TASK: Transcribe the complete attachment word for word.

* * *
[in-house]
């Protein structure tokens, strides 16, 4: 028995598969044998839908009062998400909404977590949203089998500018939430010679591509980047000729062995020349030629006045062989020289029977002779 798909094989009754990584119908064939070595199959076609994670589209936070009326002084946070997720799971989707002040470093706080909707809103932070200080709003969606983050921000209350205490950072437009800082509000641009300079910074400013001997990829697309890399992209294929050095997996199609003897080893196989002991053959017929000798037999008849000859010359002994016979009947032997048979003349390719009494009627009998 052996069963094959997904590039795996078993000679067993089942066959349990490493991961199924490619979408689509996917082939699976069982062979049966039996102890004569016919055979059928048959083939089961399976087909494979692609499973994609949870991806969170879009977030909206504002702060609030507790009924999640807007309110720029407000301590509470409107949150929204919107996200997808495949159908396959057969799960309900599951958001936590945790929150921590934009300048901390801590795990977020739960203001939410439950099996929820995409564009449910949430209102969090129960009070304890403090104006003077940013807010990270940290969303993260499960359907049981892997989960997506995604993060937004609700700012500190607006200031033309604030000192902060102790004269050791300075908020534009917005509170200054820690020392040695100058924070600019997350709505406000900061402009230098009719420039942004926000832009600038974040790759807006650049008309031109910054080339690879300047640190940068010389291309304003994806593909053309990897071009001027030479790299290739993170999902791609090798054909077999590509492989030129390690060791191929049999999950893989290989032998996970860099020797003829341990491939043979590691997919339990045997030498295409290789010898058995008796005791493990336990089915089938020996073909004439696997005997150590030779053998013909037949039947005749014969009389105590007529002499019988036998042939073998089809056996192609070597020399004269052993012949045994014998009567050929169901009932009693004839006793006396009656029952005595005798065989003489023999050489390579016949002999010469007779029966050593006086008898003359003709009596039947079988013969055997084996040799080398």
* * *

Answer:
[in-house]
């Protein structure tokens, strides 16, 4: 028995598969044998839908009062998400909404977590949203089998500018939430010679591509980047000729062995020349030629006045062989020289029977002779 798909094989009754990584119908064939070595199959076609994670589209936070009326002084946070997720799971989707002040470093706080909707809103932070200080709003969606983050921000209350205490950072437009800082509000641009300079910074400013001997990829697309890399992209294929050095997996199609003897080893196989002991053959017929000798037999008849000859010359002994016979009947032997048979003349390719009494009627009998 052996069963094959997904590039795996078993000679067993089942066959349990490493991961199924490619979408689509996917082939699976069982062979049966039996102890004569016919055979059928048959083939089961399976087909494979692609499973994609949870991806969170879009977030909206504002702060609030507790009924999640807007309110720029407000301590509470409107949150929204919107996200997808495949159908396959057969799960309900599951958001936590945790929150921590934009300048901390801590795990977020739960203001939410439950099996929820995409564009449910949430209102969090129960009070304890403090104006003077940013807010990270940290969303993260499960359907049981892997989960997506995604993060937004609700700012500190607006200031033309604030000192902060102790004269050791300075908020534009917005509170200054820690020392040695100058924070600019997350709505406000900061402009230098009719420039942004926000832009600038974040790759807006650049008309031109910054080339690879300047640190940068010389291309304003994806593909053309990897071009001027030479790299290739993170999902791609090798054909077999590509492989030129390690060791191929049999999950893989290989032998996970860099020797003829341990491939043979590691997919339990045997030498295409290789010898058995008796005791493990336990089915089938020996073909004439696997005997150590030779053998013909037949039947005749014969009389105590007529002499019988036998042939073998089809056996192609070597020399004269052993012949045994014998009567050929169901009932009693004839006793006396009656029952005595005798065989003489023999050489390579016949002999010469007779029966050593006086008898003359003709009596039947079988013969055997084996040799080398």